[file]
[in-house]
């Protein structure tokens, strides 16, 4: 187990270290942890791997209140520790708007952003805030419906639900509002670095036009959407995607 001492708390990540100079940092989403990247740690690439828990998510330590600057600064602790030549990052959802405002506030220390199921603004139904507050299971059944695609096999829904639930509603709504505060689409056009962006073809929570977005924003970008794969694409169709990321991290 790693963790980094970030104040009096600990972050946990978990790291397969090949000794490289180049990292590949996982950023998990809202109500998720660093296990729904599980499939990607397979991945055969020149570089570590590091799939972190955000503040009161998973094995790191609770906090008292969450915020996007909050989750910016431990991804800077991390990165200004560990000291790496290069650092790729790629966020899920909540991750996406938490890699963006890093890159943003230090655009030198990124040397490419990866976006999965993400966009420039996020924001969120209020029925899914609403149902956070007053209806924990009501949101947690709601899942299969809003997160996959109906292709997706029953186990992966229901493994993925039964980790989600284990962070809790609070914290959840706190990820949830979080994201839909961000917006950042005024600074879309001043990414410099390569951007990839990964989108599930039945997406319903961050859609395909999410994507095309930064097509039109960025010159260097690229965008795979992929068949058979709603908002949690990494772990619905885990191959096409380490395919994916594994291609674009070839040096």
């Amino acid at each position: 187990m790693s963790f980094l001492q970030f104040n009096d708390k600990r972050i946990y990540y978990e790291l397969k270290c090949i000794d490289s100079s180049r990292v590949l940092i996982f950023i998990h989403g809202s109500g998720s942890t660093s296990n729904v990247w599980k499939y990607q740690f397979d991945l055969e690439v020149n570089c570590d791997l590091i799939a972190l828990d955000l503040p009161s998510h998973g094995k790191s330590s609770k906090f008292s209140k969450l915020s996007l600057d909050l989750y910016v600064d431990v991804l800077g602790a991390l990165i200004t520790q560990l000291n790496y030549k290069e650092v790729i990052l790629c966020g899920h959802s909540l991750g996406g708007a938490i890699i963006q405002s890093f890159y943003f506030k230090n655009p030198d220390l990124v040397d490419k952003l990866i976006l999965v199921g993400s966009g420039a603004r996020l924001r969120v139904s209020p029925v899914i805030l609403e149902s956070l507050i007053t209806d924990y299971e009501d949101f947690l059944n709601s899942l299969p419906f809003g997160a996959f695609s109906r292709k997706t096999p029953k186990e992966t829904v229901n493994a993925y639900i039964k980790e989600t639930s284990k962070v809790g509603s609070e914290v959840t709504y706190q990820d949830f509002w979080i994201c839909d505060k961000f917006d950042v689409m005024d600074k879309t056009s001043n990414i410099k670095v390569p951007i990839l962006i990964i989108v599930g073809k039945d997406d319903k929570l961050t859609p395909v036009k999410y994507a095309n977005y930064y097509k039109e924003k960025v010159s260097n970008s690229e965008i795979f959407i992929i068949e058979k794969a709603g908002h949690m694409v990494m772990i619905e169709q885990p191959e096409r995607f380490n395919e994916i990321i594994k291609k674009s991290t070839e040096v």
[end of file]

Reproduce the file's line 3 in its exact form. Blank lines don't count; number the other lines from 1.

């Amino acid at each position: 187990m790693s963790f980094l001492q970030f104040n009096d708390k600990r972050i946990y990540y978990e790291l397969k270290c090949i000794d490289s100079s180049r990292v590949l940092i996982f950023i998990h989403g809202s109500g998720s942890t660093s296990n729904v990247w599980k499939y990607q740690f397979d991945l055969e690439v020149n570089c570590d791997l590091i799939a972190l828990d955000l503040p009161s998510h998973g094995k790191s330590s609770k906090f008292s209140k969450l915020s996007l600057d909050l989750y910016v600064d431990v991804l800077g602790a991390l990165i200004t520790q560990l000291n790496y030549k290069e650092v790729i990052l790629c966020g899920h959802s909540l991750g996406g708007a938490i890699i963006q405002s890093f890159y943003f506030k230090n655009p030198d220390l990124v040397d490419k952003l990866i976006l999965v199921g993400s966009g420039a603004r996020l924001r969120v139904s209020p029925v899914i805030l609403e149902s956070l507050i007053t209806d924990y299971e009501d949101f947690l059944n709601s899942l299969p419906f809003g997160a996959f695609s109906r292709k997706t096999p029953k186990e992966t829904v229901n493994a993925y639900i039964k980790e989600t639930s284990k962070v809790g509603s609070e914290v959840t709504y706190q990820d949830f509002w979080i994201c839909d505060k961000f917006d950042v689409m005024d600074k879309t056009s001043n990414i410099k670095v390569p951007i990839l962006i990964i989108v599930g073809k039945d997406d319903k929570l961050t859609p395909v036009k999410y994507a095309n977005y930064y097509k039109e924003k960025v010159s260097n970008s690229e965008i795979f959407i992929i068949e058979k794969a709603g908002h949690m694409v990494m772990i619905e169709q885990p191959e096409r995607f380490n395919e994916i990321i594994k291609k674009s991290t070839e040096v």